Financial trading platform Robinhood discovered in an internal review that nearly 2,000 of its clients’ market accounts were taken over by hackers who withdrew thousands of dollars from individual accounts, Bloomberg reported Thursday.
The Menlo Park, California-based company told Fastinform last Friday that only a “limited number” of clients were targeted in a series of external cyberattacks aimed at personal email accounts that were linked to accounts at Robinhood.
Bloomberg, which first reported on the attacks, initially found that at least five Robinhood customers had had their market accounts looted by unauthorized users in recent months. On Thursday, the news organization said some clients’ accounts were hacked despite additional security measures they set up as recommended by Robinhood.
A spokesperson for Robinhood declined to comment on the internal report.
“We always respond to customers reporting fraudulent or suspicious activity and work as quickly as possible to complete investigations,” the company said in a statement to Fastinform. “The security of Robinhood customer accounts is a top priority and something we take very seriously.”
Robinhood disclosed last week that the hacks were isolated cases and did not affect its internal systems. At the time, the startup said it is “actively working with those impacted to secure their accounts.”
In the aftermath of the hacks, the fintech said it reached out to affected clients, urging them to implement stronger security practices such as two-factor authentication on their app and using a stronger password combination for their account.
One user told Bloomberg Thursday that she had already set up two-factor authentication, which requires the user to verify their identity through a secondary device, before she discovered that her account was emptied out Sept. 10.
At least four of the affected clients said they have been in contact with officials at the U.S. Securities and Exchange Commission, the news organization said. Regulators have reportedly complained that many of Robinhood’s clients turn to them for answers after failing to reach the company’s customer service line for help.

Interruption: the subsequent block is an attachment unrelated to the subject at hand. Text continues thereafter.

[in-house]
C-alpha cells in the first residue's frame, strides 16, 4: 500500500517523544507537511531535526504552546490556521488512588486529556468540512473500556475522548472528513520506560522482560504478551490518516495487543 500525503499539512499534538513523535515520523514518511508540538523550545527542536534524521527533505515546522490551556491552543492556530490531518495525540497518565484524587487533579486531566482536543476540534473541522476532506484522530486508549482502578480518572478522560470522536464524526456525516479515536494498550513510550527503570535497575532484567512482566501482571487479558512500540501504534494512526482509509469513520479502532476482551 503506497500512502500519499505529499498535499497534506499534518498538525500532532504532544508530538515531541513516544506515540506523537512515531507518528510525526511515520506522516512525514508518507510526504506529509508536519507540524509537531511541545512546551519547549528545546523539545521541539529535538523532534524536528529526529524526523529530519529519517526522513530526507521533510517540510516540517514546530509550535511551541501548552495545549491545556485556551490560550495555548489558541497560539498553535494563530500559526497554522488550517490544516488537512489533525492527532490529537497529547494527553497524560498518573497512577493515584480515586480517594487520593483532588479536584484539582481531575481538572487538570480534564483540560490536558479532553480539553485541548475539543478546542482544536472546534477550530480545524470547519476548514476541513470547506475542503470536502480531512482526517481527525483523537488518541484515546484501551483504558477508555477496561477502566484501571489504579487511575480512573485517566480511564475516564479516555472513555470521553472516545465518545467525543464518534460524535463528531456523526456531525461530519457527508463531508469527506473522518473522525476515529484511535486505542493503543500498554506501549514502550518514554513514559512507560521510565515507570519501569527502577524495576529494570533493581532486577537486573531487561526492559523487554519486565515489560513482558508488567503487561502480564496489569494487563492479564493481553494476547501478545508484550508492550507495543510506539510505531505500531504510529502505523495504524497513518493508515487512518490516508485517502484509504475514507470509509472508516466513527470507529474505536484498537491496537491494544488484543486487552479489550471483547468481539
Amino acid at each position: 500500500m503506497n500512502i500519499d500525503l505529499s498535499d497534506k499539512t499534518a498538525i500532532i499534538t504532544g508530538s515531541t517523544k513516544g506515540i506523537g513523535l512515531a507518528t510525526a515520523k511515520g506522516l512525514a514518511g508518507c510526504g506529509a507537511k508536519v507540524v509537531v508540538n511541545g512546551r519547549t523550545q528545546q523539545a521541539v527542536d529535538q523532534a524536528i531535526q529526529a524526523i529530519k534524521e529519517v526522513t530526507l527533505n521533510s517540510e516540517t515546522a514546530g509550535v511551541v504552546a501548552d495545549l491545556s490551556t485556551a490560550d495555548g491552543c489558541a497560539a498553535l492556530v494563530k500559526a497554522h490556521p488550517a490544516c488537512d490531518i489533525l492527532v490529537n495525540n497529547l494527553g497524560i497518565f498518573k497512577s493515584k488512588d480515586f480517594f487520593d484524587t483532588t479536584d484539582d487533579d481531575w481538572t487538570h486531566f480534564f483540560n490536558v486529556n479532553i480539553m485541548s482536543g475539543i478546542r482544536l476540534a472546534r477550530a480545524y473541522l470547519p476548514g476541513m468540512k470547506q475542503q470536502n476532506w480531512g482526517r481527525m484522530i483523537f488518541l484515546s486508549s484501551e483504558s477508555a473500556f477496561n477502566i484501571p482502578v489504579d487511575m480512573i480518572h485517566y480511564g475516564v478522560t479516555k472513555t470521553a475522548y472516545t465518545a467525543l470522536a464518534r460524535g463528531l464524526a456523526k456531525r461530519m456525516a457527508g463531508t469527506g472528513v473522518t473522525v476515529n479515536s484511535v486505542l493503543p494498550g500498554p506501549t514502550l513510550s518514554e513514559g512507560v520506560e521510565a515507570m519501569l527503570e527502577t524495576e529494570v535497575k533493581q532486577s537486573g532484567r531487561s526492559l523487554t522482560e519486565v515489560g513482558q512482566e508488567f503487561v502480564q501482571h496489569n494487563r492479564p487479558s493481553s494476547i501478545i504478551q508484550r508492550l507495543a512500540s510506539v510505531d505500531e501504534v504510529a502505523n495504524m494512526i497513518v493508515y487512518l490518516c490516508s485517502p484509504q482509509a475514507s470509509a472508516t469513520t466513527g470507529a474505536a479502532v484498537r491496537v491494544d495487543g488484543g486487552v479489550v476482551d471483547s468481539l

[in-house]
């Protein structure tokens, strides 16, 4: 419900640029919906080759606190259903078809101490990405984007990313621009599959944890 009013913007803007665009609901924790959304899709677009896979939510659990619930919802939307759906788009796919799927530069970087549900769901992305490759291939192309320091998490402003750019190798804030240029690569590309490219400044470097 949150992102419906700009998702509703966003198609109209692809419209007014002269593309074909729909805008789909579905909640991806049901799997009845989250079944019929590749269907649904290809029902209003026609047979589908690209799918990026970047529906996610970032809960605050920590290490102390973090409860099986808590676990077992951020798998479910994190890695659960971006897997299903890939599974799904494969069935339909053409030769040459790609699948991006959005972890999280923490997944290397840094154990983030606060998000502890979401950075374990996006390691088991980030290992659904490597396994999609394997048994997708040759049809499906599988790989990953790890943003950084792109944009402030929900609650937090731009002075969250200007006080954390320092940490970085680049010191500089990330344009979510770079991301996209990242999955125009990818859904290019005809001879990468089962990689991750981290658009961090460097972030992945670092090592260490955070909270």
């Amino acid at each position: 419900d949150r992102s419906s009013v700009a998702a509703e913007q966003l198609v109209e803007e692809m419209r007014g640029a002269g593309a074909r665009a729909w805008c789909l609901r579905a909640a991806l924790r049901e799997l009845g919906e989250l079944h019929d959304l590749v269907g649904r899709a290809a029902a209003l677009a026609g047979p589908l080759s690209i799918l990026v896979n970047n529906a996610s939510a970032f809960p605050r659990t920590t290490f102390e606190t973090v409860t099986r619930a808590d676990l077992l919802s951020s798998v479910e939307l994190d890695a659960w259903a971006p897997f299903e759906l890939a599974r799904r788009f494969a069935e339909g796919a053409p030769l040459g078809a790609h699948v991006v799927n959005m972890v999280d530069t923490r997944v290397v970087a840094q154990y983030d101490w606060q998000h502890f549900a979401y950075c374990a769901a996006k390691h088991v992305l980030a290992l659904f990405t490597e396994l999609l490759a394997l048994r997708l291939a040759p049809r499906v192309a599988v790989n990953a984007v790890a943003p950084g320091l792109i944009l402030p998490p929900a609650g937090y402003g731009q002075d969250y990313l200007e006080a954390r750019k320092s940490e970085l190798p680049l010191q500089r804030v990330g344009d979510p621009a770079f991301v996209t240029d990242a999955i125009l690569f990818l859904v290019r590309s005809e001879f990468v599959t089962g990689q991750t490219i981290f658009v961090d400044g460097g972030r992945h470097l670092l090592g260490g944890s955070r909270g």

Representatives for the SEC could not be reached for comment.
One customer said Thursday that she has regained access to her account after she was locked out by the hacker, but plans to close her account with Robinhood because the incident had broken her trust in the app.
Another told the news organization that he was frustrated after contacting customer service at least 10 times, all to no avail, after he lost thousands of dollars in the hacks.
“It’s kind of ridiculous that an investment app that’s handling people’s livelihoods, people’s money, has the audacity to make people wait several weeks to hear back anything,” the person said.
The cyberattacks against Robinhood clients follow multiple warnings by U.S. law enforcement officials this year that financial institutions are at a heightened risk of being hacked as more people than ever before work from home due to COVID-19.
Robinhood, which reached 13 million users this year, was wildly popular among younger investors even before it launched in 2015, drawing more than 700,000 prospective clients to its waiting list. The company raised $660 million in its latest funding round in September, giving it a valuation of roughly $11.7 billion.
Its meteoric rise, however, has not come without its costs. The hacks mark the third major scandal at Robinhood in as many months as U.S. regulators scramble to rein in the fintech and its disruptive business model.
In late August, a public records request revealed that U.S. regulators and consumer protection agencies received more than 400 complaints against Robinhood, about four times as many as rivals such as Charles Schwab. The fintech is under investigation by the Financial Industry Regulatory Authority and the SEC.
Robinhood also faces up to $10 million in SEC fines over claims that it failed to disclose its ties to high-speed traders such as Citadel Securities. The startup itself does not execute trades of securities; it sells the deals to traders who gain a small commission.
The company first rose to notoriety in June, when a 20-year-old user, Alex Kearns, died by suicide after the app incorrectly displayed a negative balance of over $730,000. In a note, Kearns blamed Robinhood for allowing young people like him to take an untenable amount of risk on the platform.
In the aftermath of Kearns’ death, Robinhood vowed to make improvements to the app to help consumers better “understand the mechanics” of its controversial options trades.
--Additional reporting by Owen Poindexter and Beth Newhart